I stumbled onto Ruby on Rails in 2004, right when it had been publicly revealed. After digging into it and loving it, I was quickly looking for good ways to host sites created with the nascent framework. Around that time, TextDrive was just getting underway.
TextDrive was shared hosting for nerds who wanted a shell, a place to play with stuff like Rails while being stable and reliable. Sounded great. There had been what they called the “VC”: a group of people who paid a lump-sum of money to get a lifetime of shared hosting for helping to come up with the money to get the company going. I’d barely missed the first “VC” round, but they held a second right after, and I signed up. I don’t recall exactly how much right now, but I feel like it was $400 or so. This was in 2004-2005.
Over the years, they offered upgrades to their latest offerings. I took almost all of these add-ons, as I believed in what they were doing.
For instance, the “Mixed Grill” was one such offer I took, just after TextDrive became Joyent. For $500, it added on cloud storage (more rare in this form back in early 2006) and the new “Joyent Connector”, which was to be a hosted service with a bunch of features small companies want, like email and calendaring.
Note that in the offer above the question, “How long is it good for?” is answered with “As long as we exist.” Not only does Joyent still exist, but it’s a successful, ongoing concern. We “VC” didn’t pay too much, but we did put out an outsized-for-the-times amount of money to back something we believed in.
Today, I received the following email from one of the original TextDrive co-founders:
Action Required: Legacy Service End of Life
Dear Scott W. Hill,
We’ve been analyzing customer usage of Joyent’s systems and noticed that you are one of the few customers that are still on our early products and have not migrated to our new platform, the Joyent Cloud.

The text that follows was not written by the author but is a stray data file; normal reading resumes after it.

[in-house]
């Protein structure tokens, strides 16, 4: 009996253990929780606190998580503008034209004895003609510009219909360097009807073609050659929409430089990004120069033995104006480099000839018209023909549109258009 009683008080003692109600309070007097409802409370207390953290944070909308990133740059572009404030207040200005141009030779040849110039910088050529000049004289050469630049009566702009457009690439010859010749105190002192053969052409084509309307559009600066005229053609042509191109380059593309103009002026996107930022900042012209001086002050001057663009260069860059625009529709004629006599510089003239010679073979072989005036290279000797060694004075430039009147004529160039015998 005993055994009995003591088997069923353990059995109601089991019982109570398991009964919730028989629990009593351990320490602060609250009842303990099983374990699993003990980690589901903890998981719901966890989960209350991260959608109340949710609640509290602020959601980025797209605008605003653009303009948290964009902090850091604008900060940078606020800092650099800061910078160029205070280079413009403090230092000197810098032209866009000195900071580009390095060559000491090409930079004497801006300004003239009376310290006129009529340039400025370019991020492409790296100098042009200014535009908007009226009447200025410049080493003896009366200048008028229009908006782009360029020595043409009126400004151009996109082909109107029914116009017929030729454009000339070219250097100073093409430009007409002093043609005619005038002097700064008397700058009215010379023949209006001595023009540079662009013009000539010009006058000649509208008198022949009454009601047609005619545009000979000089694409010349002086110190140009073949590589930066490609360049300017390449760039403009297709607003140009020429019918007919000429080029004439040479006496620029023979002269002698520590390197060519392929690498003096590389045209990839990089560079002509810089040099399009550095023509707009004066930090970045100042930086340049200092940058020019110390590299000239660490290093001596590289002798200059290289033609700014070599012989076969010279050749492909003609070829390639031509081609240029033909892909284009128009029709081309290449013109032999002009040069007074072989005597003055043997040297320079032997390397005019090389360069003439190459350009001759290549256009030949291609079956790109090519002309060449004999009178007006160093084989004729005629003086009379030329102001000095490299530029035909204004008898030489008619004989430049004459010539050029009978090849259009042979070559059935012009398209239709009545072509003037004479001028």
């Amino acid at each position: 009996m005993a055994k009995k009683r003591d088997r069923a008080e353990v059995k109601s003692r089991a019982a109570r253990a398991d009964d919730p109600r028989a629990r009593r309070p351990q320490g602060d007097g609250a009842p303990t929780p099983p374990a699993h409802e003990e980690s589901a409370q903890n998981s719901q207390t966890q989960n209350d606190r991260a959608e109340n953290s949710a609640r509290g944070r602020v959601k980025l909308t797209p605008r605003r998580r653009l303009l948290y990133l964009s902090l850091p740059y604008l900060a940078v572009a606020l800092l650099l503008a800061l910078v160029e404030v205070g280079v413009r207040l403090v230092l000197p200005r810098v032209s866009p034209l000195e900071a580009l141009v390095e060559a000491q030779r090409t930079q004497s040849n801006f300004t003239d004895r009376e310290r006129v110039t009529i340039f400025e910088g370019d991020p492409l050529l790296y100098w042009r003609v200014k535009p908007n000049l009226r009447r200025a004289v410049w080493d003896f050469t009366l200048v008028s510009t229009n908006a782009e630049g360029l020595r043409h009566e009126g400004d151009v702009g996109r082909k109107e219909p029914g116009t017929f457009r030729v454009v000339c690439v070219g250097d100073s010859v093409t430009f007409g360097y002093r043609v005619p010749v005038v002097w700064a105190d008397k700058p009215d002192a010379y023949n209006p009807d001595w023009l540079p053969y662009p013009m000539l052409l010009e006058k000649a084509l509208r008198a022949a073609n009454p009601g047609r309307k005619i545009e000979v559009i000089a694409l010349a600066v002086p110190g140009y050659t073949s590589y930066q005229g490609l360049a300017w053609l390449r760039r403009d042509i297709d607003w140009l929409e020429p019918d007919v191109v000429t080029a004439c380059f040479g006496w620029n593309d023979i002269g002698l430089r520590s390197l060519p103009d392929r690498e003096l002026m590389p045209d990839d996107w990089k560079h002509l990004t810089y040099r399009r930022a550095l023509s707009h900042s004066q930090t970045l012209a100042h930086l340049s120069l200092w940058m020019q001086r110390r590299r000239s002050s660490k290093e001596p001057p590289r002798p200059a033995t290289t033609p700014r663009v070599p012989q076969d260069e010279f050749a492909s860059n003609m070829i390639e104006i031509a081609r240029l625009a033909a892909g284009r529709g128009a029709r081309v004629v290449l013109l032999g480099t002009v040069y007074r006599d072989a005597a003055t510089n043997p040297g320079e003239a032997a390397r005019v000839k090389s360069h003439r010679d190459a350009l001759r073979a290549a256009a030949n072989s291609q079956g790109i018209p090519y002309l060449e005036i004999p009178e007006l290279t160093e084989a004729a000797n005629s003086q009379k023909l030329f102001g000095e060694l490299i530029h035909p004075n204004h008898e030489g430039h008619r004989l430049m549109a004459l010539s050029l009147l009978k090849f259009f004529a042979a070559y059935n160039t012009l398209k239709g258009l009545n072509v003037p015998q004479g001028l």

For many business reasons, including infrastructure performance, service quality and manageability, these early products are nearing their End of Life. We plan to sunset these services on October 31, 2012 and we’d like to walk you through a few options.
We understand this might be an inconvenience for you, but we have a plan and options to make this transition as easy as possible. We’ve been developing more functionality on our new cloud infrastructure, the Joyent Cloud, for our customers who care about performance, resiliency and security. Now’s the time to take advantage of all the new capabilities you don’t have today. Everyone that’s moved to our new cloud infrastructure has been pleased with the results.
We appreciate and value you as one of Joyent’s lifetime Shared Hosting customers. As this service is one of our earliest offerings, and has now run its course, your lifetime service will end on October 31, 2012. However, we believe that you will enjoy the new functionalities of the Joyent Cloud. To show you our appreciation, as one of Joyent’s lifetime Shared Hosting customers, we’d like to offer you a free 512MB SmartMachine on the Joyent Cloud for one year. Use this promotional code to redeem the offer.
Promotional Code: redacted
Please review the Terms and Conditions for the Joyent Cloud One Year Free 512 MB Machine Promotion by visiting this link.
To find out more about the Joyent Cloud and your options, please follow this link to our migration center for additional details.
Jason Hoffman Founder and CTO Joyent email@example.com
The mealy-mouthed language of the message is insulting. I don’t know about you, but the statement, “your lifetime service will end on October 31, 2012” reads like a joke. And, “To show you our appreciation, as one of Joyent’s lifetime Shared Hosting customers, we’d like to offer you a free 512MB SmartMachine on the Joyent Cloud for one year” is another gem. If Jason wants to show his appreciation, I’d prefer he just honor the agreement giving me lifetime hosting. As to the point that I am “one of the few” that haven’t gotten on-board with their latest offering, check out the reaction on the web and Twitter. There are more than a few of us.
There are plenty of comments out there that we should shut up since we were obviously suckered and should have known better than to expect a lifetime of service. Maybe so, but I expected that any loss of this account would be due to the company going belly up, as opposed to being screwed by the same people who both took my money and also recently took $85 million in VC money.
Joyent should be ashamed and I hope this reflects poorly enough on them to cost them some business they value more than they did mine.